A larvae belonging to the Plumage Wing have adapted to environmental pollution, but this can be traded for their lives.
Insects often build cocoons with tiny crystals of sand. Recently, a team of biological researchers in Germany discovered a few cases of cocooning with microplastics, small pieces of plastic or other fibers that are visible to the naked eye.
The insect has the Lepidostoma basale family of the Feathers , widely found throughout Europe such as Britain, Germany and Spain. The larvae of this species usually live in tubular or conical cocoons built by them.
To understand the phenomenon, the research team of the German Hydrographic Institute brought some larvae to the laboratory and observed.
Specifically, the scientists collected all the surrounding habitats like spring water, leaves and even the piece of wood that the larvae are clinging to. They then placed them on a mixture of sand and two types of micro-plastic, including fine PVC particles.
Next, the scientists gently pushed the larvae out of the old cocoon, so that they soon created a new cocoon in the living conditions of the experiment.
Images of larvae are made entirely of sand (top row) and larvae are constructed from sand and microscopic particles (lower row). (Photo: Atlasobscura).
After 48 hours of completing the new cocoon, the results showed that 79% of the larvae had used the first micro plastic particles, then transferred to the sand.
"The reason may be because micro-plastic particles are lighter than sand, which makes it easier for larvae to use this material to wrap their fragile bodies," said Sonja Ehlers, a member of the research team.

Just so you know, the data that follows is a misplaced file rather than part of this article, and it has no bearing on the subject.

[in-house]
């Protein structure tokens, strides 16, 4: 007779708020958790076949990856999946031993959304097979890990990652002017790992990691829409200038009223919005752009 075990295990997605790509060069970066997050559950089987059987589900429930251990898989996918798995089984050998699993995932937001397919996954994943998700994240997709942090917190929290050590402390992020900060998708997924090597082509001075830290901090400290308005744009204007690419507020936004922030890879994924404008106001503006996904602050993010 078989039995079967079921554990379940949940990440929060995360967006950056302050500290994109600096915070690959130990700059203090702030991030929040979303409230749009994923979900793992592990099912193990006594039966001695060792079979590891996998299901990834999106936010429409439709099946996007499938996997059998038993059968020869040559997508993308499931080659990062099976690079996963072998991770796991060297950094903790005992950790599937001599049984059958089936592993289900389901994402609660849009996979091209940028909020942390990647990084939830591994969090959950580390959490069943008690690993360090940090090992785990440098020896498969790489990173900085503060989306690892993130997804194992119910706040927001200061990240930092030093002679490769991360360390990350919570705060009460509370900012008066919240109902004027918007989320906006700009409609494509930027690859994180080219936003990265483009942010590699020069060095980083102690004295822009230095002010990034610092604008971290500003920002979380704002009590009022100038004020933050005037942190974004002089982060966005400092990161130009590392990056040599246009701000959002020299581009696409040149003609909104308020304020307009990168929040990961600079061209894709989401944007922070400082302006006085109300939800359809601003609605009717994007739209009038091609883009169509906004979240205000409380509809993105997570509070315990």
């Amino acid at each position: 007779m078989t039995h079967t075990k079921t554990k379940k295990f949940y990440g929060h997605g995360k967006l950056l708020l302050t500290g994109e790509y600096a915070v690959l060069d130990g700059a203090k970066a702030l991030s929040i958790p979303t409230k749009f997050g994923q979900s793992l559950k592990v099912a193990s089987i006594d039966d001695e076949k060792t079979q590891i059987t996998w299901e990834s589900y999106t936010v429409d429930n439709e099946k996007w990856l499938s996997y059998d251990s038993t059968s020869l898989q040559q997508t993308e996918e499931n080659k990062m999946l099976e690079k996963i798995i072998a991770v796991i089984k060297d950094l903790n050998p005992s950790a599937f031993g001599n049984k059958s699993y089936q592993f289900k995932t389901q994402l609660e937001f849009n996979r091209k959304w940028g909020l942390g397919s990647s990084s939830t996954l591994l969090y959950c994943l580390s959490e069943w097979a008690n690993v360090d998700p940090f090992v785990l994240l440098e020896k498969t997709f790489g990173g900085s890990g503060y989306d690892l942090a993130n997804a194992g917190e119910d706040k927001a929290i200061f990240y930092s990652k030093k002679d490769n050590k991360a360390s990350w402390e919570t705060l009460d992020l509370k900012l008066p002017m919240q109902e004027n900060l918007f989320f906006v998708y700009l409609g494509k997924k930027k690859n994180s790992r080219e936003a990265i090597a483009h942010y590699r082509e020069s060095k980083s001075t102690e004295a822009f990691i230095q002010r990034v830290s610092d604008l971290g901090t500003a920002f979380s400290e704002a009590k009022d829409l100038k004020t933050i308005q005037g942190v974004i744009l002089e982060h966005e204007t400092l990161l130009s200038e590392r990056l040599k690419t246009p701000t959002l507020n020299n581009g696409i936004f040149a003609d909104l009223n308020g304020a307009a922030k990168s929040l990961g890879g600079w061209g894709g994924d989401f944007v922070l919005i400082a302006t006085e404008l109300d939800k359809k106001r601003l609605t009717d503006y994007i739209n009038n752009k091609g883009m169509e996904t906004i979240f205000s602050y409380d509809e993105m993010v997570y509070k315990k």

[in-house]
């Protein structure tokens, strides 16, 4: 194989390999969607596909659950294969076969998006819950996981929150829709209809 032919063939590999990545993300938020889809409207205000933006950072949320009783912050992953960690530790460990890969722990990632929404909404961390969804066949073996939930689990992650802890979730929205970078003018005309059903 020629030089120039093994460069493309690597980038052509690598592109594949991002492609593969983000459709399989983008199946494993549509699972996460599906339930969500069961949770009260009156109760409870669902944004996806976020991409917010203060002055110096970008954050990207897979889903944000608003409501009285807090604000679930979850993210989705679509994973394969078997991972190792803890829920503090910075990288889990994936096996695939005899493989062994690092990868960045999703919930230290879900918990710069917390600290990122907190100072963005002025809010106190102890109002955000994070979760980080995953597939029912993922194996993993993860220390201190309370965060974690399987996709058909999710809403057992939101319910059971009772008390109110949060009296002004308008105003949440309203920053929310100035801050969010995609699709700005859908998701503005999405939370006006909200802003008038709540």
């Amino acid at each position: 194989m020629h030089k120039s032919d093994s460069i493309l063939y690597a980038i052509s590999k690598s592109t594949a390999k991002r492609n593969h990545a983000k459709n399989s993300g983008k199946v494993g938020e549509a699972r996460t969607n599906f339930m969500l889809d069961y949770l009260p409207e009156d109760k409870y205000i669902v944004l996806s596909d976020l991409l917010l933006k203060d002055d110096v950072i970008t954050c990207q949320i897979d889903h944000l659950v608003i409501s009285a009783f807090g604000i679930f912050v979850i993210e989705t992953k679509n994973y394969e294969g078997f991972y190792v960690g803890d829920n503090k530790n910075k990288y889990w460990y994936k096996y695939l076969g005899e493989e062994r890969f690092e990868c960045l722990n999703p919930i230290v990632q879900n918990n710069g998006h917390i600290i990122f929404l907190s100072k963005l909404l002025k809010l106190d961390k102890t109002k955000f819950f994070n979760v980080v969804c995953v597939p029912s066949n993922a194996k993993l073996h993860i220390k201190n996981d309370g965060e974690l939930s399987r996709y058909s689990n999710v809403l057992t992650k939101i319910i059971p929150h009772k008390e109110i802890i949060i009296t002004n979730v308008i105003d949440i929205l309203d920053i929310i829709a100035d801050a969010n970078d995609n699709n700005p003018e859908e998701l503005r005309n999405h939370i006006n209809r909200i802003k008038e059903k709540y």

However, the researchers found that the micro plastic pod pod is less stable than the sand cocoon. In addition, the plastic casing has a colorful color, no camouflage, increasing the chances of larvae being eaten by dragonflies and other fish.
Micro-plastic pods with striking color scheme, no camouflage, increase the likelihood of larvae being eaten. (Photo: Atlasobscura).
L.basale insects help to clean up aquatic ecosystems like wood chips and algae. This species is also food for bats, frogs . "The effect of the plumage can affect the whole ecosystem," Matt Simon wrote in Wired magazine.
Researcher Ehlers was concerned about the influence of microscopic particles on terrestrial insects, such as termites. Ehlers also wanted to find out if the plastic could release toxins or affect the larvae living around.
While scientists continue to find answers to the correlation between microplastics and the growth of insects, the best way to protect the species is to limit waste to the environment. .